WEST MILTON — On Nov. 8, the Milton-Union Exempted Village School District is asking voters to continue their support for a a 17 mill, five-year renewal levy.
“There are no increase in taxes with this, it is truly a renewal levy,” Superintendent Brad Ritchey explained. “Sometimes when people see 17 mills, they feel like that’s an astronomical number. But the effective millage is about half that.”
The levy generates about $1.7 million annually, the same amount that was generated when the levy was first passed in 1992. If it is renewed again on Nov. 8, it would be the fifth time this levy has been renewed.
The effective millage rate is 8.99 mills, according to district treasurer Kay Altenburger. The millage rate is set at 17 mills because of the changes in property valuation since 1992, Ritchey said.
The levy costs taxpayers $1.70 for every $100 in property valuation. It appears as Issue 31 on the ballot.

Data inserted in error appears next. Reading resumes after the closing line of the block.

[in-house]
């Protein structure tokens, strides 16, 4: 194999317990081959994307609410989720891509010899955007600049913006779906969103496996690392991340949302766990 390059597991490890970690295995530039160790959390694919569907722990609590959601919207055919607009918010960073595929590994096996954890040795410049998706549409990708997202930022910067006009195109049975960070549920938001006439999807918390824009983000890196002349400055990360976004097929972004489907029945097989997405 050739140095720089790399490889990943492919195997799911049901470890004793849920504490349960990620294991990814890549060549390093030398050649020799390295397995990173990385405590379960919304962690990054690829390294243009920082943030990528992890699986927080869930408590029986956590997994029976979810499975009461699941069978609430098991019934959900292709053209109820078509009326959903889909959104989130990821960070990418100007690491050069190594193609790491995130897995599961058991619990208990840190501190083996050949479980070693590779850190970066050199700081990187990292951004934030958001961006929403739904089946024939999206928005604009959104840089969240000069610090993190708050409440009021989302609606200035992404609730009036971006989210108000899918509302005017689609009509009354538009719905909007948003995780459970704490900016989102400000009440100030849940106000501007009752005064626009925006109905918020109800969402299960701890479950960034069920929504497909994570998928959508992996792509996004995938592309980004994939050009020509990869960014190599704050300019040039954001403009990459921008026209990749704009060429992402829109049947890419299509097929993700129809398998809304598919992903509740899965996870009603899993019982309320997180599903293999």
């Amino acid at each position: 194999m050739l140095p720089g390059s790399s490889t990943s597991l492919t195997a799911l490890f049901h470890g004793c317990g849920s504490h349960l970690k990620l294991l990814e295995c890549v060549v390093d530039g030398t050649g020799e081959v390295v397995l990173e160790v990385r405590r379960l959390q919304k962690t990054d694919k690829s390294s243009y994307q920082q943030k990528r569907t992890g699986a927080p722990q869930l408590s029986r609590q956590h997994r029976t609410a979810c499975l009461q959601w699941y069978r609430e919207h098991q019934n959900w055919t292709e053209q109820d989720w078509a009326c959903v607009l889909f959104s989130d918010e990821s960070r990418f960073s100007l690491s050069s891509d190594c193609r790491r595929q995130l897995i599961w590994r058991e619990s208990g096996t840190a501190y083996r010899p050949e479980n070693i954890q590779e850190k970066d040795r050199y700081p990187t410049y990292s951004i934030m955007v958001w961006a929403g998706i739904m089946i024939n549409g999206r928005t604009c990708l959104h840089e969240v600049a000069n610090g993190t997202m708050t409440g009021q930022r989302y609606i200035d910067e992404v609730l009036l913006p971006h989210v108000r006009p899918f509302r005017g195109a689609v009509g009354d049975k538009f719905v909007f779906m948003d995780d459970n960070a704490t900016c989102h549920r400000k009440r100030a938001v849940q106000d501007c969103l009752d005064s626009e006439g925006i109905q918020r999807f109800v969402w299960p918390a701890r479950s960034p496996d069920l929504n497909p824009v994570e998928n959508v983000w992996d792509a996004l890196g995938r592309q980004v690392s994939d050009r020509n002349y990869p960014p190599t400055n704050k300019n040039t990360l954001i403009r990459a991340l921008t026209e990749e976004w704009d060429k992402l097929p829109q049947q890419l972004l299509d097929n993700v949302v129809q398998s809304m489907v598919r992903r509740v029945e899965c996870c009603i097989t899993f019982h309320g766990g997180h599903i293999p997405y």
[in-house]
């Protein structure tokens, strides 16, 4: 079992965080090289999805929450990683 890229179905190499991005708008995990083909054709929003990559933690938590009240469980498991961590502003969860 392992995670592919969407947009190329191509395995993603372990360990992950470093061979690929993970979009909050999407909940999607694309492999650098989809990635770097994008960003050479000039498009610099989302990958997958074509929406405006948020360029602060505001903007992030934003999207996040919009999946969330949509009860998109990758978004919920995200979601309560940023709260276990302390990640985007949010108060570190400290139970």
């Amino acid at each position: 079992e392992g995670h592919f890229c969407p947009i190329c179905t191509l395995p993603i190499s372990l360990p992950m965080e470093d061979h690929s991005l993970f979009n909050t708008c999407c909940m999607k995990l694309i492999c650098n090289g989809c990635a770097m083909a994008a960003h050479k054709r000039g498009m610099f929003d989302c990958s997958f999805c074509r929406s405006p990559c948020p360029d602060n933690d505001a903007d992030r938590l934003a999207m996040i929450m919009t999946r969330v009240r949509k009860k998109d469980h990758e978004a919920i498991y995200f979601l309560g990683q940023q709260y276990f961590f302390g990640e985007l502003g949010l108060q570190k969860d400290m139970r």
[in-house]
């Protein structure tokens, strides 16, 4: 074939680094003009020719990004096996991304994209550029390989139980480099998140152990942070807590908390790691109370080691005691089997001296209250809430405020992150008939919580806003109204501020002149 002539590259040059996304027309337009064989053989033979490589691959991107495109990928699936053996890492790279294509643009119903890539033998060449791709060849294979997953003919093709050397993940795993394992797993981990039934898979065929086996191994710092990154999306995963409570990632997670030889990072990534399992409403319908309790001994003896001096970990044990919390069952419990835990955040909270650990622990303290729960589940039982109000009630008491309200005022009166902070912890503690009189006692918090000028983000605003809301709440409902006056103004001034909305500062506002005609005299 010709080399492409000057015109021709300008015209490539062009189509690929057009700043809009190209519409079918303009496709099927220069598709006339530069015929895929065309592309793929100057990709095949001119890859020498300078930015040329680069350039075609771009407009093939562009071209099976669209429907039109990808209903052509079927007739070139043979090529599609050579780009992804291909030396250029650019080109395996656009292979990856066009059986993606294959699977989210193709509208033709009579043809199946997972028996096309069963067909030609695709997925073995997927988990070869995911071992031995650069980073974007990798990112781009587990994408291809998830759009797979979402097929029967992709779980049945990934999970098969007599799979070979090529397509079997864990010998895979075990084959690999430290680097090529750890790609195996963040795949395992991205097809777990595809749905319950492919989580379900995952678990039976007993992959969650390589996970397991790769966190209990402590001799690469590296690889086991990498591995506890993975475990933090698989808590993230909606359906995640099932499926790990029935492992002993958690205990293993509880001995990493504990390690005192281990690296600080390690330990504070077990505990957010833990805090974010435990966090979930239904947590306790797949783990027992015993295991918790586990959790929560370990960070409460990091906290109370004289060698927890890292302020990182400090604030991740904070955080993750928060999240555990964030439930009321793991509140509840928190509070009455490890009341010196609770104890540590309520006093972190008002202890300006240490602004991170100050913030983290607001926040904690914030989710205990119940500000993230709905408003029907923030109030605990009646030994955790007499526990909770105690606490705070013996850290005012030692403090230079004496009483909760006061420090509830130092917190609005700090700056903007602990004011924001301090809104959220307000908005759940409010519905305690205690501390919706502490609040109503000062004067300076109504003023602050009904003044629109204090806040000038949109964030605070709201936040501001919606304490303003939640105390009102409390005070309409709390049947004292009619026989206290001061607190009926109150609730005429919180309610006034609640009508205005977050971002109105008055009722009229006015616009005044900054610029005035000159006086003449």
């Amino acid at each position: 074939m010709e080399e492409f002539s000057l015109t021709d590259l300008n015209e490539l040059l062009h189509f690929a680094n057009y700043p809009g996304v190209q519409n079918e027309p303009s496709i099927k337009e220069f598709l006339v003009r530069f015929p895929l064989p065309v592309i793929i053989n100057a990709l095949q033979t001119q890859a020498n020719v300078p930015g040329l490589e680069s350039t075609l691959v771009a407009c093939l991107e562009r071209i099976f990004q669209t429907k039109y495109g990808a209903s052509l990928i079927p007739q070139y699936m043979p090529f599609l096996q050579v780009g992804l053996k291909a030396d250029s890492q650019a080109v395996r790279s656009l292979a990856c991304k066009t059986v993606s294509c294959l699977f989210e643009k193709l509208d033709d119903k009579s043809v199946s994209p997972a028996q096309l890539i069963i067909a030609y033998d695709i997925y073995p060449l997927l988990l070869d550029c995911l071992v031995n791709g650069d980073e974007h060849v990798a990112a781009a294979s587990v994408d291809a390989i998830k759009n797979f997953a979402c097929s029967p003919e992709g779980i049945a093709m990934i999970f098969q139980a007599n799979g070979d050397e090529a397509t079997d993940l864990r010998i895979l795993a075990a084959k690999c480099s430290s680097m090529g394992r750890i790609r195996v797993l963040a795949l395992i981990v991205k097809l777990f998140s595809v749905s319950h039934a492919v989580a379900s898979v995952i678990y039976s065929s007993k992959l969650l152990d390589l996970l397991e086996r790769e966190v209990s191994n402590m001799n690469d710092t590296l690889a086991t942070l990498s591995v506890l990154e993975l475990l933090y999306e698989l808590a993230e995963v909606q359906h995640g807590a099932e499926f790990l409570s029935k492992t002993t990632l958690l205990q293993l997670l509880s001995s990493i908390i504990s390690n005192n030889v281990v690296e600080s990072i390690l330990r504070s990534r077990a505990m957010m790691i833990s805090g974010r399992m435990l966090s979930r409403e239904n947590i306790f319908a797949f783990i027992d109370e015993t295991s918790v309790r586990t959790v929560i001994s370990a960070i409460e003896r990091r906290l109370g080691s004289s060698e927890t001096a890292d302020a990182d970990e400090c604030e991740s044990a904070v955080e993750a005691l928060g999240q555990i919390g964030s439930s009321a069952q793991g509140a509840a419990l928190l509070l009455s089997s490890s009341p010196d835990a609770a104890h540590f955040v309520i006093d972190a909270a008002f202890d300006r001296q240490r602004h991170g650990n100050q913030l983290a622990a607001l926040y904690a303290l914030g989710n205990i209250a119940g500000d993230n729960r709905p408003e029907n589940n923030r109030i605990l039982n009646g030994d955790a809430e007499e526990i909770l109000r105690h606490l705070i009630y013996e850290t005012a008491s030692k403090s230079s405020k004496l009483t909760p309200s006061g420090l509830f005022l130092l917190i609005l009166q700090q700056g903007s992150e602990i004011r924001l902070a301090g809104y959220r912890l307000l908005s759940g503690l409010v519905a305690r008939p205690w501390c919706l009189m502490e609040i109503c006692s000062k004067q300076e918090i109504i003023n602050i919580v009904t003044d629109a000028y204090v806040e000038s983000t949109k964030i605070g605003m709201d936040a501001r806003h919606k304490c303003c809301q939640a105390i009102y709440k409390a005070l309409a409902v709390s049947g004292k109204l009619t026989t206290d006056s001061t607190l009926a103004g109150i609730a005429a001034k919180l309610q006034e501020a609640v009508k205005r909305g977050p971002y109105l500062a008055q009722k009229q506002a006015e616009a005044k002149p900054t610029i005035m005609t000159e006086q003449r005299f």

The funds from this operating levy are used for day-to-day expenses like transportation, instructional supplies, and extracurricular programs, Ritchey said.
This renewal levy generates a significant portion of the district’s $15 million budget, Ritchey said.
The district pursues grant funding and utilizes energy practices like wind turbines and solar panels in order to maximize savings, Ritchey said. The district operates at a little more than 60 cents per square foot, he added.
“We’ve tried to watch our pennies on a number of fronts,” he explained. “Our teachers and our staff members have been trained to seek other avenues for funding besides always going to our voters.”
If the levy were to fail, the absence of that funding would be felt immediately, Ritchey said. The district would have to place the levy back on the ballot in the spring.
“We’ve counted on it for several years, but we certainly aren’t taking for granted our community’s trust,” he said.
Reach Cecilia Fox at firstname.lastname@example.org.